Uncyclopedia is a satirical wiki site that is meant to be a general parody of Wikipedia. Founded by Jonathan Huang in January 2005, the site began as an English-language project, but it has since grown into a multilingual network of wikis spanning over 75 languages. Uncyclopedia also provides general coverage of internet memes, however with less focus on the perspective of 4chan in comparison to Encyclopedia Dramatica.
“Encyclopedia Dramatica is a satire wiki site specializing in covering the culture and events of 4chan. Rather than taking the conventional route of objectivity, unbiased language and attribution, the articles and the voice with which the articles are written take on the voice of a highly cynical, highly offensive, possibly basement-dwelling, but often hilarious idiot genius. The articles are written for the intent of bringing lulz because they are written from a standpoint that can only be appreciated after much lurking on 4chan.
Know Your Meme
Although the first incarnation of Know Your Meme was a single page within the Rocketboom wiki, Know Your Meme as it is today is a new type of collaborative knowledge base that is not a wiki. Instead, there is a submissions process by which meme entries are reviewed by staff in order to ensure accuracy and and a certain degree of objectivity. Although Know Your Meme is about memes and highly influenced by the various bits of internet culture researched, confirmed meme entries are to be written neither in favor nor out of favor of the memes presented. Anyone may create a new entry about a meme, and editing to meme entries is reserved for the user who creates the meme, and the site admins, although editing privileges may be granted to additional users who wish to edit.
 is a superscript notation used in Wikipedia articles to identify questionable claims without any basis on reliable sources. Due to its widespread usage on the site, the notation has been also used in other forum communities and weblogs to criticize someone’s argument, as well as in street graffiti art to poke fun at public / corporate advertisements with dubious messages.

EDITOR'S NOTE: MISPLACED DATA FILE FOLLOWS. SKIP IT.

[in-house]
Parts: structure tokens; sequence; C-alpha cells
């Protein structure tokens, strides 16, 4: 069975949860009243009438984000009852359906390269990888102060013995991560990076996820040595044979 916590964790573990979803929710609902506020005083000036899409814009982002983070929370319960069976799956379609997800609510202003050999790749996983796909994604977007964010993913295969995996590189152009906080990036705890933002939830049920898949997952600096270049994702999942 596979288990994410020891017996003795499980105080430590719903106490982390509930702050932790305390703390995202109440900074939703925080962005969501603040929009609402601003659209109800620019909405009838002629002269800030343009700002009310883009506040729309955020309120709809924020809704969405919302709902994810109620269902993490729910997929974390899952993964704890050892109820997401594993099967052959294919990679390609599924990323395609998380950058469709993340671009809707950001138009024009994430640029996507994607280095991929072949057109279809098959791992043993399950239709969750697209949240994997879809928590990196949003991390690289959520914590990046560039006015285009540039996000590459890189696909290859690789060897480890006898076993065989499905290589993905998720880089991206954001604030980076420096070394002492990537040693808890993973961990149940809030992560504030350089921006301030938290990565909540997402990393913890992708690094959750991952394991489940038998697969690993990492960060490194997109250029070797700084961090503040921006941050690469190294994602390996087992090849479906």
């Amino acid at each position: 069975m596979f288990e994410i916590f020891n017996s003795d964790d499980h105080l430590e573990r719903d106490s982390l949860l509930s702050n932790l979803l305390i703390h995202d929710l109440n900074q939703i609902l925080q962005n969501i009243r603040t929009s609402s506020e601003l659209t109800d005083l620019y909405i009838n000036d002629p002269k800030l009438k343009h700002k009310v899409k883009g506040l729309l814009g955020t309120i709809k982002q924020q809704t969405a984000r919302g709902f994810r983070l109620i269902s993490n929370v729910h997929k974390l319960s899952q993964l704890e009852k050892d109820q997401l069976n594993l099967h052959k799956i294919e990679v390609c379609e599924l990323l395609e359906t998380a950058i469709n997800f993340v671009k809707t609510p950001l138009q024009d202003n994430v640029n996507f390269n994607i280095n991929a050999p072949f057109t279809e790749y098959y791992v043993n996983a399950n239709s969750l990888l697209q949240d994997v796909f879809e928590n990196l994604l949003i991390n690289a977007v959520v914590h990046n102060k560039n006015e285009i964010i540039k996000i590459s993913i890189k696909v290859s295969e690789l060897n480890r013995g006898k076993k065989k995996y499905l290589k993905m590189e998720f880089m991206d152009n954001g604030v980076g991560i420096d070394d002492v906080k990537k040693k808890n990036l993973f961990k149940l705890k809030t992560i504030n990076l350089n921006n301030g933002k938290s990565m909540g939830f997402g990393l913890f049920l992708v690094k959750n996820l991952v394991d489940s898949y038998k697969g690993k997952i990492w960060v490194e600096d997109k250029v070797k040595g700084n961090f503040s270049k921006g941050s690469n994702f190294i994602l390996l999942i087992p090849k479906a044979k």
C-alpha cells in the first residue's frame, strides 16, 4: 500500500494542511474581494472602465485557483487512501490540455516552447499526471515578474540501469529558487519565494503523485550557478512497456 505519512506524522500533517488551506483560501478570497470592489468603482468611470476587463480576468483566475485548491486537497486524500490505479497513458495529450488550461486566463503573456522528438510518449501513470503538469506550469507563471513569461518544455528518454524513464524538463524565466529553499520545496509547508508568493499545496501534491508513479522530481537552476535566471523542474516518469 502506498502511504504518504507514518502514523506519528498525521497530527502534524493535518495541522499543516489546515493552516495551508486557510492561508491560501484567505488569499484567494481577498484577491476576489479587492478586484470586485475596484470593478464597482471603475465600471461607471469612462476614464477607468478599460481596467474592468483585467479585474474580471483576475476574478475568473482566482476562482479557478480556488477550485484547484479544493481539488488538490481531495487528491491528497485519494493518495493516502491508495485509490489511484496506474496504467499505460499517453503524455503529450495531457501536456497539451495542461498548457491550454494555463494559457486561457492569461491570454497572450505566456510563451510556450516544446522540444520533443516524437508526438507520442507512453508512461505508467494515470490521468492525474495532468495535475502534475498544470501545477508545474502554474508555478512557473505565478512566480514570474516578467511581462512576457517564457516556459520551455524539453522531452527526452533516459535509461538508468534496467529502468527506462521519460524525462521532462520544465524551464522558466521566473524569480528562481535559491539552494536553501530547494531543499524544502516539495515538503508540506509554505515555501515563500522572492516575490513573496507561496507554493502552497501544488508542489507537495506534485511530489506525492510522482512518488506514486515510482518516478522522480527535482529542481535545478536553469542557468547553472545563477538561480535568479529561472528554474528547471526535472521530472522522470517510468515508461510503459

The Wikipedia Game
The Wikipedia Game (also known as WikiRace or WikiWars) is a competitive game in which two or more players must navigate through Wikipedia from a randomly assigned page to another page of destination by using the fewest number of links in the shortest amount of time. Usually, the first player to reach the targeted article or the player that reaches the destination with the fewest number of links, wins the race.
Wikipedia Donation Banner Captions
Wikipedia Donation Banner Captions refer to screenshot images based on Wikipedia’s 2011 end-of-year fundraising campaign, featuring various combinations of banner ad images and Wikipedia article titles for comedic effect. The screenshots typically juxtapose pictures of Wikipedia staff members or supporters with oddly fitting article titles that bring sexual or inappropriate implications to the reader’s mind.
Wikipedia Fundraising Campaign
Please Read: A Personal Appeal From X Founder Y is a phrasal template that takes the form of a banner advertisement at the top of a webpage with a close-up profile of an individual representing an organization. The phrase became a popular subject of parodies in late 2010 after Wikipedia launched its first fundraising campaign featuring photographs of the founder Jimmy Wales.
Day without Wikipedia
Day without Wikipedia was a 24-hour blackout that was imposed across English Wikipedia in protest against the legislation of two controversial bills known as Protect IP Act (PIPA) and Stop Online Piracy Act on January 18th, 2012. The decision to go offline was collectively made by over 1,800 Wikipedia editors who participated in the community poll. Due to Wikipedia’s established stature as the go-to reference site for all encyclopedic information, many took their grievances about the blackout event to social networking sites and other outlets.